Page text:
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[Austerity is all about redistributing wealth from the poor to the rich. *RON*]
Moyers & Company, 19 October 2014

The federal minimum wage of $7.25 is now worth 30 percent less than it was in the 1960s, after adjusting for inflation. It is quite literally a poverty wage — if you support a child, working full-time at the federal minimum will land you $650 below the federal poverty line; supporting two kids will put you more than $4,000 beneath it.

We’ve noted before that low-wage employers shift some of their labor costs onto the backs of taxpayers by encouraging their workers to apply for public benefits. These employers are the true “welfare queens,” their profits indirectly subsidized by the public, which allows them to keep prices artificially low. We’ve argued in the past that this is one of several reasons why conservatives who oppose spending on the social safety net should favor raising the minimum to a point where workers can get by on …

Germany must invest more but not raise debt - Schaeuble

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[This is just austerity with a more palatable spin. He's just saying, "We must give money to industry while taking it away from the people." How else can you make investments that won't raise debt? *RON*]

BBC News, 19 October 2014

Germany must increase its investment to improve competitiveness - but not at the expense of higher debt, finance minister Wolfgang Schaeuble has said.

His comments, in a newspaper interview on Sunday, follow a raft of economic evidence that shows Europe's most important economy is slowing down.

Last week financial markets had a torrid time, partly rattled by the sight of a weakening German economy.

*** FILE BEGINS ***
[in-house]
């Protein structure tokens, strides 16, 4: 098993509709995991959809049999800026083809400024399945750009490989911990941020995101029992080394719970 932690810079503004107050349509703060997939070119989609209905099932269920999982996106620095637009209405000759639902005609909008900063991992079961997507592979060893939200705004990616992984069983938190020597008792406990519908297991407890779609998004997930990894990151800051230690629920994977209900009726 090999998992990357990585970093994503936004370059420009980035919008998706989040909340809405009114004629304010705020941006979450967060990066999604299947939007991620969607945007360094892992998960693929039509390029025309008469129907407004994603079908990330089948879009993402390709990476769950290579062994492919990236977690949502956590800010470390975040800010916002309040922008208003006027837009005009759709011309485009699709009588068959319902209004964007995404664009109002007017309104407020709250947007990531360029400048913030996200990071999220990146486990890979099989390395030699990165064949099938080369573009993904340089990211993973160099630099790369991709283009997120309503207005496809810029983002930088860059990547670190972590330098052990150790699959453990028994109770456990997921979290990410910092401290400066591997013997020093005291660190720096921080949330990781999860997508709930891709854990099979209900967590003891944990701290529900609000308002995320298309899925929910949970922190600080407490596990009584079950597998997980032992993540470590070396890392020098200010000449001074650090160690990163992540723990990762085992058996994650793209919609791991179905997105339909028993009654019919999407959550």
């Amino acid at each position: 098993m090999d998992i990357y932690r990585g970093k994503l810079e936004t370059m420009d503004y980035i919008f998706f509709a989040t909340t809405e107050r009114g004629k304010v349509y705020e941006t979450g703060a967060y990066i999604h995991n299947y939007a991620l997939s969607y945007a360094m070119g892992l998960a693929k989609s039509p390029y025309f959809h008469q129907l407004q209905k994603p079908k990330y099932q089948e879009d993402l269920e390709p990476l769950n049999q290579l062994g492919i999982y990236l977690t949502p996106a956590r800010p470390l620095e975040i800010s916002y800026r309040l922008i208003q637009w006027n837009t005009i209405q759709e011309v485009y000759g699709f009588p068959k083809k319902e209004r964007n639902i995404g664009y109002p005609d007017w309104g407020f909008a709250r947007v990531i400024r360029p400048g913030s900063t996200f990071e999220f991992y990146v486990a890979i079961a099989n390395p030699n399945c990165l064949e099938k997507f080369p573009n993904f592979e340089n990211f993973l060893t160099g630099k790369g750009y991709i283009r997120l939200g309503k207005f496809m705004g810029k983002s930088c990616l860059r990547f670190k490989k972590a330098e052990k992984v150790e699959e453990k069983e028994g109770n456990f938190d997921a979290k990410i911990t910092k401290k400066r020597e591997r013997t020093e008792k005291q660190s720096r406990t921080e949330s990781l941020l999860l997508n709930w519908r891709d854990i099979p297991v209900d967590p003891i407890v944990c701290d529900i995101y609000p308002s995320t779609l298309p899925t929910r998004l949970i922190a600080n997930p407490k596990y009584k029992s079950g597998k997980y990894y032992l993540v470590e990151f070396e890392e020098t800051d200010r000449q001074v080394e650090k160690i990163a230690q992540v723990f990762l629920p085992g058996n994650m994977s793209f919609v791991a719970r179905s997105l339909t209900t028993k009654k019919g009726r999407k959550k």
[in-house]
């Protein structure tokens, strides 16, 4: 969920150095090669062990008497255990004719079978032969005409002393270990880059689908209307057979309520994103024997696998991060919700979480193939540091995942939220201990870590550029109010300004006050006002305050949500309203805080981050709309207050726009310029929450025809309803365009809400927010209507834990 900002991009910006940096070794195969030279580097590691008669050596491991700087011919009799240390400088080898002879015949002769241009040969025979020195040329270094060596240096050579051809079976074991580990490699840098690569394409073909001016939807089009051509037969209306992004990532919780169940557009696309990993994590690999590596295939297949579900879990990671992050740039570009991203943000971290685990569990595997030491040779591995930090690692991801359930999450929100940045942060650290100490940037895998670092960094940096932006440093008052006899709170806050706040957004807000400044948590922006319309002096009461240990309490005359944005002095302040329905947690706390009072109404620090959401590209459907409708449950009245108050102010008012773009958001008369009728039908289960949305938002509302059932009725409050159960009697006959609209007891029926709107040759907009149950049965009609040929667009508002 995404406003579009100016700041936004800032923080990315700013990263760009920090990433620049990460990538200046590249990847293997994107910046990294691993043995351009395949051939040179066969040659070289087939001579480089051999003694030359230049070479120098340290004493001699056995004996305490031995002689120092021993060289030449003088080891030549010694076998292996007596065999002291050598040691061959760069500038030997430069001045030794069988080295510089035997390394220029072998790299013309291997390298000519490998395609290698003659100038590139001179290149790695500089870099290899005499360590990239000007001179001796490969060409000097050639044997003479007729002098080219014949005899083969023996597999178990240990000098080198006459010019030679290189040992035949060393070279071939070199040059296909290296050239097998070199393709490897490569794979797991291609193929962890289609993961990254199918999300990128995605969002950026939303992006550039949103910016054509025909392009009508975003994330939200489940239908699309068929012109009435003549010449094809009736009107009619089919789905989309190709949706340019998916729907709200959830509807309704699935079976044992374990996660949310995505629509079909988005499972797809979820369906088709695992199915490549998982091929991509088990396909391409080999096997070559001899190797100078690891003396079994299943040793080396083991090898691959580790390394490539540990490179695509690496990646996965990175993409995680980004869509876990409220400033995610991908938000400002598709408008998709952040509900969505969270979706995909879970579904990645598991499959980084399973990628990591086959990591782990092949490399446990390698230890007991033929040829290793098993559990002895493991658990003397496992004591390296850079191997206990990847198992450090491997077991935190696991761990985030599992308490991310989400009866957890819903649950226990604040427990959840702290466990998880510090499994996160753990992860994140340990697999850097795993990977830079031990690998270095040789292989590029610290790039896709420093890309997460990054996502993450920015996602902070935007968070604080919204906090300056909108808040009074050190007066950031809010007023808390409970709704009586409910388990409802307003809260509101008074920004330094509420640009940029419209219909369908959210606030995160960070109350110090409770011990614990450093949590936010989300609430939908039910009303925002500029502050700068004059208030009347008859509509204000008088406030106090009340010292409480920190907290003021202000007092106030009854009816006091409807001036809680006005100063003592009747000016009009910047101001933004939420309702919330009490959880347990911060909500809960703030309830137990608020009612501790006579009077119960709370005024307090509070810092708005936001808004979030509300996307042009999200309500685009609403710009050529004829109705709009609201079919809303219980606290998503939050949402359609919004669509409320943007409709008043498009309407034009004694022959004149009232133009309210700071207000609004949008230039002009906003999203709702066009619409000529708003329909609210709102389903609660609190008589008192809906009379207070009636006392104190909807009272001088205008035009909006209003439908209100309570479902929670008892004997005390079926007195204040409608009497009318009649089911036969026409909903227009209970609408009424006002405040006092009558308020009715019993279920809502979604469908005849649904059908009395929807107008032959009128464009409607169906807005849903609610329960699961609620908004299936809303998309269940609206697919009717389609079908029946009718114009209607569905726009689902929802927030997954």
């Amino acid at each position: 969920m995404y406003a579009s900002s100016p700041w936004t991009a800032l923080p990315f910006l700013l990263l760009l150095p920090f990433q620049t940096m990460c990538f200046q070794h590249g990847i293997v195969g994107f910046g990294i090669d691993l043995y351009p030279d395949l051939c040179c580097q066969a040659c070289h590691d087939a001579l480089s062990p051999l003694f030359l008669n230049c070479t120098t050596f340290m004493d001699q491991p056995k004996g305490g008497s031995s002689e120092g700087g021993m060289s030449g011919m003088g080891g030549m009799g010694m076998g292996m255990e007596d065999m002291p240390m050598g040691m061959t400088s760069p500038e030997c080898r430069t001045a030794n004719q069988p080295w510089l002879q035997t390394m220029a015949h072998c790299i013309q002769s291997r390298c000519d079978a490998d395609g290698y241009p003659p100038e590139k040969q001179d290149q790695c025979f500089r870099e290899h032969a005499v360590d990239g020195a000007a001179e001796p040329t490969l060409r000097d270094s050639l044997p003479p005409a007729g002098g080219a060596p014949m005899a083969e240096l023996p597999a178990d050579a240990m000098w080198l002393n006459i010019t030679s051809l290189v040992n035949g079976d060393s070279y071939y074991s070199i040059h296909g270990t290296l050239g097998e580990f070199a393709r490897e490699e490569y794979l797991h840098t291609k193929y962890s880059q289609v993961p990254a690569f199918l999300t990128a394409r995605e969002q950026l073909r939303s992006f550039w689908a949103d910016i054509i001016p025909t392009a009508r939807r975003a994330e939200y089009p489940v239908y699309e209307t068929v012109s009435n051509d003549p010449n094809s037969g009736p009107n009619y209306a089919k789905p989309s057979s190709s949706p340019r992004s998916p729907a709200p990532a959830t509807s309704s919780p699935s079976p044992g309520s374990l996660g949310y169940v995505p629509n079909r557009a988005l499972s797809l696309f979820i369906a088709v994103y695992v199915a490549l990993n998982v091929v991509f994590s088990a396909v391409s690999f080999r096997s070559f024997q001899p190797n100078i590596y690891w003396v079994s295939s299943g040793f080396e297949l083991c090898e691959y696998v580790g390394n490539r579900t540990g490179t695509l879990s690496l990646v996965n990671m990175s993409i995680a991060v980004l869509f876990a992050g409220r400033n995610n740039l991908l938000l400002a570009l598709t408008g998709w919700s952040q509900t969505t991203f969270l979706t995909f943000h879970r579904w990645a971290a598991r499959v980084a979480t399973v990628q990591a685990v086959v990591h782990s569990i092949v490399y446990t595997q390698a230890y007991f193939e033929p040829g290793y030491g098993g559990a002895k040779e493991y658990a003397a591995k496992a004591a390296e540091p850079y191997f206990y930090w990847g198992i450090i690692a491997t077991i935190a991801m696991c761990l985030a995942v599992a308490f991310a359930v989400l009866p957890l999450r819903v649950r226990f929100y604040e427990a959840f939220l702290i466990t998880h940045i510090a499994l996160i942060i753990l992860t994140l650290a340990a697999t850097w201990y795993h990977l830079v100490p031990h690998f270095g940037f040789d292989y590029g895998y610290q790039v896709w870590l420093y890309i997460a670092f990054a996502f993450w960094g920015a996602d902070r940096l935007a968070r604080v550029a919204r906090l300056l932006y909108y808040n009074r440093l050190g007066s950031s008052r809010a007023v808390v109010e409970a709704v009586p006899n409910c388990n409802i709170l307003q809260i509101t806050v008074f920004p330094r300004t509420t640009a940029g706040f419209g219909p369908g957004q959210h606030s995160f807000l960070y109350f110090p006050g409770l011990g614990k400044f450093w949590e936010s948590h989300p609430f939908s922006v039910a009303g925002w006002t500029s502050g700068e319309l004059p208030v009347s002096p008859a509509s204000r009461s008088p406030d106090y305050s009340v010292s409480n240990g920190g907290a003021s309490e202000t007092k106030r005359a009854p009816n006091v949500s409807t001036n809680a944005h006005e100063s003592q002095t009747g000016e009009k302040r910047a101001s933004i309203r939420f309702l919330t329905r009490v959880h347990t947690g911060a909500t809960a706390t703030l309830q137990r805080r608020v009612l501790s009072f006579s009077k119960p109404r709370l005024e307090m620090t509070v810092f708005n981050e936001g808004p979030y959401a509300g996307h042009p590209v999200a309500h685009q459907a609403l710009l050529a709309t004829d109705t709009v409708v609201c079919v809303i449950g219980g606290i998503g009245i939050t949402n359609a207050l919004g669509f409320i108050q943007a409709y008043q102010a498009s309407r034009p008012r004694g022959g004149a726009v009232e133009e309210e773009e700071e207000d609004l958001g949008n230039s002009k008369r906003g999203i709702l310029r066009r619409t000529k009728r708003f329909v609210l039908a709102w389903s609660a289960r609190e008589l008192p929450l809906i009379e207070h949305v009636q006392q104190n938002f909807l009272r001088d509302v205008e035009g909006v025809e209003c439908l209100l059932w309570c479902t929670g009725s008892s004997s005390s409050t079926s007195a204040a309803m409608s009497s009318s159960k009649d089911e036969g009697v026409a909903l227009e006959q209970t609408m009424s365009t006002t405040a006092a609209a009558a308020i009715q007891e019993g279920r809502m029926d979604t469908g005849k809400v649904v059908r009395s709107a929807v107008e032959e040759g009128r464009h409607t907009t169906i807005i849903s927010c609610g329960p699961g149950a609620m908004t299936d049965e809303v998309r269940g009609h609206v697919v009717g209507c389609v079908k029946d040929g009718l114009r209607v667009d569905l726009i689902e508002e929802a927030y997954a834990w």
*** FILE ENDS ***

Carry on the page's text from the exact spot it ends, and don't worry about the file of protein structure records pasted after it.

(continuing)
Mr Schaeuble is under pressure to boost infrastructure spending.

The list of potential projects includes roads, railways, and energy and broadband networks.


In the interview with the Welt am Sonntag, Mr Schaeuble said criticism that the government was not spending enough was justified, but that it was…

Supreme Court Allows Texas to Use Strict Voter ID Law in Coming Election

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[How on earth can the Supreme Court issue a decision that contains no reasoning? Is this how low the demand for public discourse in US democracy has fallen? *RON*]

By Adam Liptak, New York Times, 18 October 2014

WASHINGTON — The Supreme Court on Saturday allowed Texas to use its strict voter identification law in the November election. The court’s order,issued just after 5 a.m., was unsigned and contained no reasoning.

Justice Ruth Bader Ginsburg issued a six-page dissent saying the court’s action “risks denying the right to vote to hundreds of thousands of eligible voters.”

Justices Sonia Sotomayor and Elena Kagan joined the dissent.

The court’s order was an interim move addressing emergency applications filed Wednesday, and a trial judge’s ruling striking down the law will still be appealed. But the Supreme Court’s action set the ground rules in Texas for the current election. Early voting there starts Monday, which helps explain the court’s rush …

Kinder Morgan questions how much B.C. First Nation still eats fish

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[There is only one possible reason for such a line of questioning, to determine how much impact would it have on Aboriginal communities if their pipeline burst and the salmon were wiped out. I love this comment from The Dogwood Initiative: "Is this is how Texas oil executives think? They can turn one of the world's biggest salmon rivers into another Kalamazoo -- and people will just switch to chicken?" *RON*]
Derrick, West Coast Native News, 18 October 2014

How much do First Nations still catch and eat fish? That appeared to be a key line of questioning at a National Energy Board hearing underway this week in Chilliwack regarding Kinder Morgan’s $5.4-billion oil pipeline expansion.

The forum is designed to gather oral evidence from Aboriginals on the Texas-based company’s proposed Trans Mountain expansion pipeline that would cross dozens of rivers considered sacred to B.C. First Nations.

“I’m just wondering… do you have an estimate…